Health care reform is the number one topic in the media right now, with many arguments both for and against health care reform being thrown about. In addition to the pros and cons, there are stories about the issues surrounding the opening of the federal marketplace (or health exchange) and speculation whether any of it will derail the attempts of the Obama administration to push the health care reform laws through no matter what obstacles they face.
There is little doubt that the insurance companies that have chosen to participate in the health exchanges are waiting on tenterhooks (along with most of America, it seems) for the next installment of the drama that is the Affordable Care Act. After all, they have a considerable amount of revenue invested in health care reform and have not yet received the booming business they were promised.
What Is the Problem?
Hundreds of thousands of people have visited the health exchanges since open enrollment started on October 1, but only a small fraction of these visitors have applied for or been able to purchase an insurance policy. From the widespread computer issues causing potential applicants to be booted from the system, to the fact that rates quoted are not necessarily the rates that will be charged, people have simply been unable to even attempt to comply with the laws of the Affordable Care Act.
Additionally, the early rates being released from states where the exchange is operating at least marginally as expected are considerably higher than the Department of Health and Human Services led everyone to believe. The fact that the Affordable Care Act is proving to be far from affordable has many health care consumers putting off their purchase of health insurance for as long as possible.
For insurance companies that have placed the majority of their profit eggs in the health care reform basket, the consequences for the problems with the Health Insurance Marketplace continuing could be disastrous.
What About Insurance Companies Not on the Exchanges?
There has been speculation about different companies opting out of participating in the health exchanges, on either the state or federal level. Also, other companies like Aetna and Coventry were initially planning on selling insurance on the exchanges and later pulled out. At the time, the general consensus seemed to be that they would be the ones losing out on all this great business, so no big deal.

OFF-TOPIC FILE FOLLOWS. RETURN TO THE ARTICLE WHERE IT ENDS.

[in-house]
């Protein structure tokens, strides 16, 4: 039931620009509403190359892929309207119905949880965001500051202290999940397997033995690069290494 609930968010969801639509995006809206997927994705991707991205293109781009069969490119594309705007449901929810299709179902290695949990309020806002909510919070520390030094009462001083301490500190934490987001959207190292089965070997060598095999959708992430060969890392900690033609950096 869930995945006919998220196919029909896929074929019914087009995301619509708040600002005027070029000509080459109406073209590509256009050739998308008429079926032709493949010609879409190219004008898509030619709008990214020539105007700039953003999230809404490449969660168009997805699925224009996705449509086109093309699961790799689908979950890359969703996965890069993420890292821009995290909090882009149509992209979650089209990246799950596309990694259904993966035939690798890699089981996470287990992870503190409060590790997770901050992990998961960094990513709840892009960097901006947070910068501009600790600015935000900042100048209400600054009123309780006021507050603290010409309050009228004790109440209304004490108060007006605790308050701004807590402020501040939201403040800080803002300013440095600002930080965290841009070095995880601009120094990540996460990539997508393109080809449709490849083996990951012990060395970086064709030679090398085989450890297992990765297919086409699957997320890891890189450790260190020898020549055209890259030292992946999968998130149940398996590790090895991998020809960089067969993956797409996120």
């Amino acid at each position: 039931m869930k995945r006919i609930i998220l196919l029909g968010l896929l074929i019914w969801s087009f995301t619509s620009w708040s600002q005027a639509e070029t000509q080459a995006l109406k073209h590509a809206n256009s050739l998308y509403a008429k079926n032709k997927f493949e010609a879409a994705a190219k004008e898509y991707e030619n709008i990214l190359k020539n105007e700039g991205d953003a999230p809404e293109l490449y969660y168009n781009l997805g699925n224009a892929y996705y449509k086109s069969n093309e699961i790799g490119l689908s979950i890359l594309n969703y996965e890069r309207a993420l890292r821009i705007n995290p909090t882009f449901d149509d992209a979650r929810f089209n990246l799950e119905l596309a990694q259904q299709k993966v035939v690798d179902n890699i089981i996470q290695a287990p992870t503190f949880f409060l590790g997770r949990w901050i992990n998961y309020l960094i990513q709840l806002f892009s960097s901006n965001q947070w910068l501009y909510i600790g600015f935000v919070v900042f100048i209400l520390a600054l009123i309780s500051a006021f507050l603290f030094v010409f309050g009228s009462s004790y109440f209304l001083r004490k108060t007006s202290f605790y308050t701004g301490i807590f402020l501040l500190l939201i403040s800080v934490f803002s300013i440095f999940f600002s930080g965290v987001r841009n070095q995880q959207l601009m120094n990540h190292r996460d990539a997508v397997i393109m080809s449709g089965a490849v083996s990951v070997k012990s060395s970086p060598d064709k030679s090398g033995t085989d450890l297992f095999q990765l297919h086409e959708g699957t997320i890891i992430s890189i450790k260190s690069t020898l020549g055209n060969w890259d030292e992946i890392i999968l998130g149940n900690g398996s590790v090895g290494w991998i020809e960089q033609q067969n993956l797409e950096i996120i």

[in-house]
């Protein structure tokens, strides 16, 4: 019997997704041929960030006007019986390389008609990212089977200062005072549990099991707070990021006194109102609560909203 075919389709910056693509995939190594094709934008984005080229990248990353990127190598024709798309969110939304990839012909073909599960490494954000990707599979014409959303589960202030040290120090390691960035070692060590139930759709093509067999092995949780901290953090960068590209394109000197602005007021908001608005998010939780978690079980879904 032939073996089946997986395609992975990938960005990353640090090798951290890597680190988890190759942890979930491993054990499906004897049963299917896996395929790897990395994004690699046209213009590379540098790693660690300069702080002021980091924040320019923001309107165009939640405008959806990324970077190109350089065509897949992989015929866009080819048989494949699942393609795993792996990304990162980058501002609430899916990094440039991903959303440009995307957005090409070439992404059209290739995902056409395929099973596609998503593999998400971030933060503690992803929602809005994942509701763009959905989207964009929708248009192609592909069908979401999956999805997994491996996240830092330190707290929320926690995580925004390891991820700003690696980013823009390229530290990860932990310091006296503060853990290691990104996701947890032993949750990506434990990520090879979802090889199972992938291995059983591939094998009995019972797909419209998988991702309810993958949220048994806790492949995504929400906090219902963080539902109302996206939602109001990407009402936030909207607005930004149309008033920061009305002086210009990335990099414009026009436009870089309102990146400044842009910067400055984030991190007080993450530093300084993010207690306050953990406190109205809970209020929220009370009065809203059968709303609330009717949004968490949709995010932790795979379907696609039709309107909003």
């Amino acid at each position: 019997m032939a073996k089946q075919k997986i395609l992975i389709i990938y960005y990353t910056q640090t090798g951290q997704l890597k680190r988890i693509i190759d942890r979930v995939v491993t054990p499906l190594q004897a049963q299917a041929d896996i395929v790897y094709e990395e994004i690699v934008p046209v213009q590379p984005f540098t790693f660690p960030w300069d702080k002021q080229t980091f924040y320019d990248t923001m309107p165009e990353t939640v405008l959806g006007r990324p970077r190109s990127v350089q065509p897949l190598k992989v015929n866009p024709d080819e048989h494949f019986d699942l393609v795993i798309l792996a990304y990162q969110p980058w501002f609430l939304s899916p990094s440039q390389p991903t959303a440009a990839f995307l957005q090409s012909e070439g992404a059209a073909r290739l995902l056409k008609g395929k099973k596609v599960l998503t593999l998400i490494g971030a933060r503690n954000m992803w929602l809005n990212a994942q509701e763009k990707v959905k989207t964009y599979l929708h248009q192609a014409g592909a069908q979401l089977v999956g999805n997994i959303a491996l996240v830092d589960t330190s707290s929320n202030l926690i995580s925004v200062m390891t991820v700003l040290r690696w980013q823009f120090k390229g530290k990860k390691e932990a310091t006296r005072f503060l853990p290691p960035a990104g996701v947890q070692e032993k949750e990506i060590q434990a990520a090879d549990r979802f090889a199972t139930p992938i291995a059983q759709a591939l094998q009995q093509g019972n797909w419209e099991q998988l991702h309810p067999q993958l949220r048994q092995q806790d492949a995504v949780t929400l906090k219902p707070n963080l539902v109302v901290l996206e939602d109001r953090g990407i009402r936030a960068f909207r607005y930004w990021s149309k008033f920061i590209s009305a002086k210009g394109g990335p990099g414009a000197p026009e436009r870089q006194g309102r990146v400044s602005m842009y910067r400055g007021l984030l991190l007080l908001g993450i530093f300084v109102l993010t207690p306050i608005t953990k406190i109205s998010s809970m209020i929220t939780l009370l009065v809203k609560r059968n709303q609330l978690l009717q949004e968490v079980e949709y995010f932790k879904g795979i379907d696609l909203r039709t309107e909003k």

Now, however, it looks like the companies who either opted out or pulled out of the insurance exchange may have the last laugh. With fewer clients making purchases on the exchange, yet with the Affordable Care Act enrollment deadline getting closer every day, these companies may experience a boom in business.
Add to this the fact that fewer plans on the exchange mean fewer cost-effective options for health consumers and you have insurance companies in a position of being able to offer plans that are actually less expensive than the ones offered in the federal or state health insurance marketplaces.
How Does This Affect Consumers?
If you are one of the millions of Americans who will not qualify for a subsidy, the fact that some well-known companies are offering plans off the exchanges means you may be able to purchase an ACA-compliant plan for less. Competition between insurance companies is fierce and they are all vying for your business.
The best way to shop around and make sure you are receiving the best rate possible is to talk with an insurance professional. You can discuss your needs as well as how much of the cost you are willing to shoulder for medical expenses. At that point, your insurance agent can research all of the options available to you and help you come up with a health plan that best fits your needs, budget and desires.
In Tennessee, your options for coverage off the exchange are good. Some of the companies currently offering such health plans include Aetna, Coventry and Cigna, all three of which are long-standing companies in the state. Blue Cross Blue Shield of Tennessee also offers plans both on and off the exchange, which widens your options even further.
No doubt you’ve heard talk about the increase in premiums coming to light now that the Affordable Care Act open enrollment has begun. Premiums have increased in most states, in some cases as much as 200 percent, which has led many consumers to question just how affordable the Affordable Care Act really is.
However, if you are not going to be applying for a subsidy to help with your insurance expenses, making a purchase off the health exchange is definitely the best way to avoid rate shock. While premiums may still be higher than you are used to (and definitely higher than they should be!), you will be getting a comparable plan for less money out of your own pocket.
If you are a Tennessee resident and have stories to share about your experience with purchasing health insurance under the ACA (either on or off the exchange), please share them with our readers in the reply section below. It is always helpful to hear how other people have fared as the changes to health insurance are made!